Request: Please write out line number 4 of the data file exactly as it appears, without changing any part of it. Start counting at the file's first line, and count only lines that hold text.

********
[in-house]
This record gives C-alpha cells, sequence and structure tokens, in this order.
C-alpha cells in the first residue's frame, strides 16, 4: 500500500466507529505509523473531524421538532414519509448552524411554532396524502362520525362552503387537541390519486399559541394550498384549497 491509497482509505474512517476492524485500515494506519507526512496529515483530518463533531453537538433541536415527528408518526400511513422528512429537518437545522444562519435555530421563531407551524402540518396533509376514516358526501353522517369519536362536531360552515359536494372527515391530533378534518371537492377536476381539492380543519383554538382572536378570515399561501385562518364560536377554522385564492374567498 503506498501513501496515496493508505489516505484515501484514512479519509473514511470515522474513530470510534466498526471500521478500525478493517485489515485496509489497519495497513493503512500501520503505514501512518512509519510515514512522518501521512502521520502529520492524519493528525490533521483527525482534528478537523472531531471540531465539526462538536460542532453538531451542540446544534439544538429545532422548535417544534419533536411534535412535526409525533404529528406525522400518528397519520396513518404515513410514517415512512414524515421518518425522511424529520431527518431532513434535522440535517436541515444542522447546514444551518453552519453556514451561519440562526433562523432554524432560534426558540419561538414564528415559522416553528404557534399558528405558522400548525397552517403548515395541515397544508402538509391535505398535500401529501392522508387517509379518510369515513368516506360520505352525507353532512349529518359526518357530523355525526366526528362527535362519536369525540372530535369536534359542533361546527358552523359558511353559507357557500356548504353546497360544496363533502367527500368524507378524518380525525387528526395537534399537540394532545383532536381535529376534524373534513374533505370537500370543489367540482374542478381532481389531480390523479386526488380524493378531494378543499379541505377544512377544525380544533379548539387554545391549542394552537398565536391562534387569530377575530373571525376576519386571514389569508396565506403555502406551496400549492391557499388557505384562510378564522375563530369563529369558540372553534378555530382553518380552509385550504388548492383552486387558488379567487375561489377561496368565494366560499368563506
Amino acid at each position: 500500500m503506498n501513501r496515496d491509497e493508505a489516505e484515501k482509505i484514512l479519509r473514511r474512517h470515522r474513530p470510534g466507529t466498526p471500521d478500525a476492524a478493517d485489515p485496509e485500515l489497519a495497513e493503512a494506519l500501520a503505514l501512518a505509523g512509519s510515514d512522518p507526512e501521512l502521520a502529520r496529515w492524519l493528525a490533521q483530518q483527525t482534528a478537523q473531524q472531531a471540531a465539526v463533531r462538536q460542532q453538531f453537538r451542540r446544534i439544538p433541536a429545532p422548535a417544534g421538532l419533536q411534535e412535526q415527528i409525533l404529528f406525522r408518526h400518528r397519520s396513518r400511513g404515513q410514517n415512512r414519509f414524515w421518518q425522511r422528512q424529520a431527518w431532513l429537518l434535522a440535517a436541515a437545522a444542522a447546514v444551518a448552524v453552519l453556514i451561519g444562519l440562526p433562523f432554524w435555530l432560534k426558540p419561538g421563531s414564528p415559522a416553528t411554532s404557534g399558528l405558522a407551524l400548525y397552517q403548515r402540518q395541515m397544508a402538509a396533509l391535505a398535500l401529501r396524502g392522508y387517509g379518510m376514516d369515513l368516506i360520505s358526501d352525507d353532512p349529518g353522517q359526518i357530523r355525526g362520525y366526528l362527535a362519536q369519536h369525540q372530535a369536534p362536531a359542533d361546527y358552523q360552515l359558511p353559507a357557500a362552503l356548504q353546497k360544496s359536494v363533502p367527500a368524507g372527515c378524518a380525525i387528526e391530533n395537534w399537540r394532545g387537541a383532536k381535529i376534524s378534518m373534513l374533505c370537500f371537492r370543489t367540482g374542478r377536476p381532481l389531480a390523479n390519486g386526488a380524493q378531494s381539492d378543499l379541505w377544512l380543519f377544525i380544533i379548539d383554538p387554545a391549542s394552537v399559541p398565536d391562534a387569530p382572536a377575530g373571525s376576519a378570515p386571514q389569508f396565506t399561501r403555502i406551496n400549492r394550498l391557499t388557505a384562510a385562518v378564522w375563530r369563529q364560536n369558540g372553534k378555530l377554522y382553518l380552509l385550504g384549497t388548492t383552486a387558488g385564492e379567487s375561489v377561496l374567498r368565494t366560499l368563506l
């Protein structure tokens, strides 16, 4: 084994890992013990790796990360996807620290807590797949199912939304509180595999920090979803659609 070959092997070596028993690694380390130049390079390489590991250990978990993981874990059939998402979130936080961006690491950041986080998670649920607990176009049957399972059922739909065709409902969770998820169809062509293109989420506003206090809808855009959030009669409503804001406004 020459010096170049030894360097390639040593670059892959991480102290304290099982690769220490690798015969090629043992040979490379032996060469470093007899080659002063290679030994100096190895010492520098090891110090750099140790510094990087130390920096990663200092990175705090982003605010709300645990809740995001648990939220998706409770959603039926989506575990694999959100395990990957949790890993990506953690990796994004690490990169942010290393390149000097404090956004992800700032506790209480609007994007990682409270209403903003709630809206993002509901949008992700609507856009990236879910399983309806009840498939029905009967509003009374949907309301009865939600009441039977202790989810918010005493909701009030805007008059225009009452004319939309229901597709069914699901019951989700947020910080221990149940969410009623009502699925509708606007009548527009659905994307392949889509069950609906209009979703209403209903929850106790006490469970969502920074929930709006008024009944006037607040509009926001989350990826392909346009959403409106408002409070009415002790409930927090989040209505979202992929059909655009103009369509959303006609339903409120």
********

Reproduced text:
Amino acid at each position: 500500500m503506498n501513501r496515496d491509497e493508505a489516505e484515501k482509505i484514512l479519509r473514511r474512517h470515522r474513530p470510534g466507529t466498526p471500521d478500525a476492524a478493517d485489515p485496509e485500515l489497519a495497513e493503512a494506519l500501520a503505514l501512518a505509523g512509519s510515514d512522518p507526512e501521512l502521520a502529520r496529515w492524519l493528525a490533521q483530518q483527525t482534528a478537523q473531524q472531531a471540531a465539526v463533531r462538536q460542532q453538531f453537538r451542540r446544534i439544538p433541536a429545532p422548535a417544534g421538532l419533536q411534535e412535526q415527528i409525533l404529528f406525522r408518526h400518528r397519520s396513518r400511513g404515513q410514517n415512512r414519509f414524515w421518518q425522511r422528512q424529520a431527518w431532513l429537518l434535522a440535517a436541515a437545522a444542522a447546514v444551518a448552524v453552519l453556514i451561519g444562519l440562526p433562523f432554524w435555530l432560534k426558540p419561538g421563531s414564528p415559522a416553528t411554532s404557534g399558528l405558522a407551524l400548525y397552517q403548515r402540518q395541515m397544508a402538509a396533509l391535505a398535500l401529501r396524502g392522508y387517509g379518510m376514516d369515513l368516506i360520505s358526501d352525507d353532512p349529518g353522517q359526518i357530523r355525526g362520525y366526528l362527535a362519536q369519536h369525540q372530535a369536534p362536531a359542533d361546527y358552523q360552515l359558511p353559507a357557500a362552503l356548504q353546497k360544496s359536494v363533502p367527500a368524507g372527515c378524518a380525525i387528526e391530533n395537534w399537540r394532545g387537541a383532536k381535529i376534524s378534518m373534513l374533505c370537500f371537492r370543489t367540482g374542478r377536476p381532481l389531480a390523479n390519486g386526488a380524493q378531494s381539492d378543499l379541505w377544512l380543519f377544525i380544533i379548539d383554538p387554545a391549542s394552537v399559541p398565536d391562534a387569530p382572536a377575530g373571525s376576519a378570515p386571514q389569508f396565506t399561501r403555502i406551496n400549492r394550498l391557499t388557505a384562510a385562518v378564522w375563530r369563529q364560536n369558540g372553534k378555530l377554522y382553518l380552509l385550504g384549497t388548492t383552486a387558488g385564492e379567487s375561489v377561496l374567498r368565494t366560499l368563506l